The fight for gay rights in Mauritius
It was the writer Mark Twain, who said, “Mauritius was made first and then heaven was copied after Mauritius.” Boy, was he right! The tropical paradise is one of Africa’s wealthiest tourist destinations and is one of the world’s top luxury places to visit.
It’s clear why over 100,000 British visitors go every year. Yet for some LGBTQIA+ people, it holds an unknown law that threatens the freedom of the community. An island where gay men still live with the consequences of British colonisation. Various countries across Africa and southern Asia still have harmful anti-homosexuality laws in place that were first introduced under British rule. The republic of Mauritius gained independence from British rule in 1968.
In 2018, The Republic of Mauritius was forced to cancel its gay pride event due to concerns of safety from anti-gay rights campaigners, to which some were quoting section 250 of the Mauritian Criminal Code Act of 1838, which outlaws sodomy.
The Law in Mauritius violates individual constitutional rights and freedoms which breaches the island’s equal opportunities act, which bans discrimination on the basis of sexual orientation.Embed from Getty Images
Same-sex relationships are a crime in more than 70 countries around the world, almost half of them in Africa. But recent changes in laws within other countries have encouraged individual petitioners to challenge section 250.
Abdool Ridwan Firaas Ah Seek originally brought a legal case last year challenging the constitutionality of Section 250 – a colonial-era law from when Mauritius was ruled by Britain. According to an unofficial translation of this section “Any person who is guilty of the crime sodomy… shall be liable to penal servitude for a term not exceeding 5 years.”
The case had its first hearing by the Supreme Court in October 2019 and another hearing to appear this February 2020.
Mr Ah Seek’s legal case is being supported by the Collectif Arc-En-Ciel (CAEC), a human rights organisation in Mauritius working to improve the lives of LGBTQIA+ people.
Mauritian activist Najeeb Fokeerbux, Founder of the LGBTQIA+ group, Young Queer Alliance has addressed that he too will be campaigning to overturn the law and will work alongside Mr Ah Seek’s on this case. The Young Queer Alliance is s a non-governmental, youth-led and a political organisation dedicated to advance equal human rights of LGBTQIA+ people in the Republic of Mauritius. Supported by various local and regional partners and philanthropies.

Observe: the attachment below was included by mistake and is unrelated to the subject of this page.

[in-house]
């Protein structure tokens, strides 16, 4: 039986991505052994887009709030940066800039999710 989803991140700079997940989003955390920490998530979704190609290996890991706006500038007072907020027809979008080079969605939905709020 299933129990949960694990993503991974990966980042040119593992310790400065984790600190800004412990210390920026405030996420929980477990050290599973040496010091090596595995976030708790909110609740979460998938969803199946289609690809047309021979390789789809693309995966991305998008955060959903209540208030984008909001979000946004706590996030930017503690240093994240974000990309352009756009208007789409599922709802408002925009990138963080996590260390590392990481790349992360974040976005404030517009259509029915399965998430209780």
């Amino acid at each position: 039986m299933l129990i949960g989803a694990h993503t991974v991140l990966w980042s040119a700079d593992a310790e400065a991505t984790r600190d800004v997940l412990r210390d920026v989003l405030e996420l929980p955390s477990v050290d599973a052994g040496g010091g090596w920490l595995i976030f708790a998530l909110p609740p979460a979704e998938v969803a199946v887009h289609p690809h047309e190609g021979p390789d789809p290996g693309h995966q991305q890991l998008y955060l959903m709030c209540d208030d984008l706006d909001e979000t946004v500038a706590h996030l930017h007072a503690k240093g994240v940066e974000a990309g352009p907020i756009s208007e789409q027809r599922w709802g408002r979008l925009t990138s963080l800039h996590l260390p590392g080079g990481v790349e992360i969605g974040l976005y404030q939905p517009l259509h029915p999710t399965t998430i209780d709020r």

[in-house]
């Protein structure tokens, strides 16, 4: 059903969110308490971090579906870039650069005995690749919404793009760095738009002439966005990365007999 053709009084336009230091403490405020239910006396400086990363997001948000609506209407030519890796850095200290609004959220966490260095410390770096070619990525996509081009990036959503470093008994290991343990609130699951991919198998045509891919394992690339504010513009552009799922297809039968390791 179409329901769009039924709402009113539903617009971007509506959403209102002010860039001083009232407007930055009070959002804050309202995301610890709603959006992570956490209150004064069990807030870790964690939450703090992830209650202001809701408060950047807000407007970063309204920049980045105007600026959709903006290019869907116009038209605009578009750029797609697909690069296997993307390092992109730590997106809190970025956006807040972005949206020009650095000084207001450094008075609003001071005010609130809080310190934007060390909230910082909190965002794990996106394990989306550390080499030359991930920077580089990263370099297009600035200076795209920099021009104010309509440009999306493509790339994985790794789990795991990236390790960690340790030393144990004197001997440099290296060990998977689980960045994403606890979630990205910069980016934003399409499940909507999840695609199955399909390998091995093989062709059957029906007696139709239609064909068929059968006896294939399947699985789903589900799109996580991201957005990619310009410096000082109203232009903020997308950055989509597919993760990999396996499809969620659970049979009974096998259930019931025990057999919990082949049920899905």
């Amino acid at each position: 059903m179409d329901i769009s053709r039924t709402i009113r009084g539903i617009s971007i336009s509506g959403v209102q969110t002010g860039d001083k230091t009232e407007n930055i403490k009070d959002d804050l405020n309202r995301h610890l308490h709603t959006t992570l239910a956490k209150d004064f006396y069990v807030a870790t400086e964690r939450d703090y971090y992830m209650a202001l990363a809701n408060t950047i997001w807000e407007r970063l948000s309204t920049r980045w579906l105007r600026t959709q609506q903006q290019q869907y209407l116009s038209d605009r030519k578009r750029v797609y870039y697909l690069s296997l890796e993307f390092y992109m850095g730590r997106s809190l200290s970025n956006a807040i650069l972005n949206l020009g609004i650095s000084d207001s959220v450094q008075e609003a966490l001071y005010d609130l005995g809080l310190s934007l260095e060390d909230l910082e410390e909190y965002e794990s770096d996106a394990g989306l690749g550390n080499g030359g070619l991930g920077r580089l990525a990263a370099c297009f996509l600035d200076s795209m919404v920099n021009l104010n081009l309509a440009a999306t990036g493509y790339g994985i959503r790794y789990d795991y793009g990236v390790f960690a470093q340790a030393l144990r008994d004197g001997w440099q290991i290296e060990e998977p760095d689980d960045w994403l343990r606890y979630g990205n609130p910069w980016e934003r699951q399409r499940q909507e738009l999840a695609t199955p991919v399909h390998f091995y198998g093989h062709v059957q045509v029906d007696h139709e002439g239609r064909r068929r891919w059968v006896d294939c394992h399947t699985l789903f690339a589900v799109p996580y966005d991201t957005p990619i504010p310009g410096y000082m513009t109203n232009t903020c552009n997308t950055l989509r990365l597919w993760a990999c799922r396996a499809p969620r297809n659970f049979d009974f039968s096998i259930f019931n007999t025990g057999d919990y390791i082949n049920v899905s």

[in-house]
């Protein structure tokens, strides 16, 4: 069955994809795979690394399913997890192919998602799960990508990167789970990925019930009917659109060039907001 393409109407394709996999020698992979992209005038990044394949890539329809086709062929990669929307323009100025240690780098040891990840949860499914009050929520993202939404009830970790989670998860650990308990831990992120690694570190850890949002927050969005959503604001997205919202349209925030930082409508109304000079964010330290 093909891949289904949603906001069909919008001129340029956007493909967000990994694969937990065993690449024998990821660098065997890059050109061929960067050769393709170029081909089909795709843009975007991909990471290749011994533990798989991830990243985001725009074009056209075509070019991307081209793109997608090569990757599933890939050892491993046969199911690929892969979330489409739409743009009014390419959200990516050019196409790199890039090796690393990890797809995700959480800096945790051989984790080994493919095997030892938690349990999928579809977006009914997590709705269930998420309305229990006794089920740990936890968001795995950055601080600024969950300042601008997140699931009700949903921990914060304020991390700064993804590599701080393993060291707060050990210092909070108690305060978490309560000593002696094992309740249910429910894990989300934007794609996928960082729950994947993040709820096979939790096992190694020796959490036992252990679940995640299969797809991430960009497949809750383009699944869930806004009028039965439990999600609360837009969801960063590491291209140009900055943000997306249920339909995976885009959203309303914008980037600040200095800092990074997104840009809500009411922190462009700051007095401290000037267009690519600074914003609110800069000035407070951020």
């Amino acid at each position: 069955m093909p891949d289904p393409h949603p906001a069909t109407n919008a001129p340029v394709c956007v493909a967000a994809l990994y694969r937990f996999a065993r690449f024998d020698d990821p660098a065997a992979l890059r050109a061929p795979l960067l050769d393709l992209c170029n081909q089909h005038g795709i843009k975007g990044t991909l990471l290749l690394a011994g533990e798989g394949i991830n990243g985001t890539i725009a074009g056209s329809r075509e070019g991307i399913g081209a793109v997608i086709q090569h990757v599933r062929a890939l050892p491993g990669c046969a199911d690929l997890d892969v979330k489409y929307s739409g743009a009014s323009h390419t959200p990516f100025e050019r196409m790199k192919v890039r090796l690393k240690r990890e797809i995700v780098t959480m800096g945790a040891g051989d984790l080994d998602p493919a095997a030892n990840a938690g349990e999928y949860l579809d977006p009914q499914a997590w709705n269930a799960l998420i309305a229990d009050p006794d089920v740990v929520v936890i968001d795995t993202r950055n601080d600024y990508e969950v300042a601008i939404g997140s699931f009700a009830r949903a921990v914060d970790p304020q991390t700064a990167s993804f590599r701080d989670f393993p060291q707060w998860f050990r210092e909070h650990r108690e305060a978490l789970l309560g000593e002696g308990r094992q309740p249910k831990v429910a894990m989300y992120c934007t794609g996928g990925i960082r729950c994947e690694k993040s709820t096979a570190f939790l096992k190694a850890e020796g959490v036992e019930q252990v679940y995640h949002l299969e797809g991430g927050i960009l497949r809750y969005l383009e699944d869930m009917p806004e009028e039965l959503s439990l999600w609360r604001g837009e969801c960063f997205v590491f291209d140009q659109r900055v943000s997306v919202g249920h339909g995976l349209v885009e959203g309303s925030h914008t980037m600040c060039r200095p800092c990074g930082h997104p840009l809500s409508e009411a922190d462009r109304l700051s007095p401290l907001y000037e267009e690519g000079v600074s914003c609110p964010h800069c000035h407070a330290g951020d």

Mauritian activists claim that the law is rarely enforced with sentencing, although it is still illegal and still active and has other impacts on the community.
Mauritians citizens are an eclectic mix of French, Indian, Creole and Chinese people, renowned for their hospitality and their acceptance of cultural differences. So why they live with such strict laws is frankly disappointing, outdated and violates human rights to the local people and their overall tolerance to people.
I myself am of Mauritian descent and an active member of the LGBTQIA+ community, born and living in Brighton, UK.
I have taken personal offence to the law and will be working alongside the activists to help decriminalise homosexuality in Mauritius by helping overturn this law. This outdated law threatens our very own freedom of being who we are and where we travel to and how we live our lives.
Over the next few weeks, I aim to meet fellow activist Fokeerbux and his colleagues at La MariPosa Hotel, Grand Rivière Noir situated south-west of the island.
This venue prides itself as one of the few hotels that promotes themselves confidently as LGBTQIA+ friendly on the island.
La MariPosa Hotel will be the meeting venue where myself and fellow activists will hold discussions and where people from the LGBTQIA+ community can talk openly about stigmas and prejudice to which they have experienced.
We will discuss what amendments have been made so far, the challenging of article 250, the human rights violations which LGBTQIA+ people are exposed to and more.
The Republic of Mauritius is such a beautiful island – but when we look at the beauty around this, it is shadowed by the old colonial laws, which has no place in our time now.
Policies have been changed and laws similar to this one have been overturned in other countries such as Angola, Seychelles, Botswana and India. This has been inspirational and motivational for the LGBTQIA+ community in Mauritius.
Let’s endeavour that 2020 brings Mauritius into a place that promotes equality, diversity, inclusion but more importantly equal rights for the LGBTQIA+ community.
Mathew Parr will be in Mauritius from mid -January 2020 for 1 month, and he will be writing and filming his full experience including discussions with fellow activists.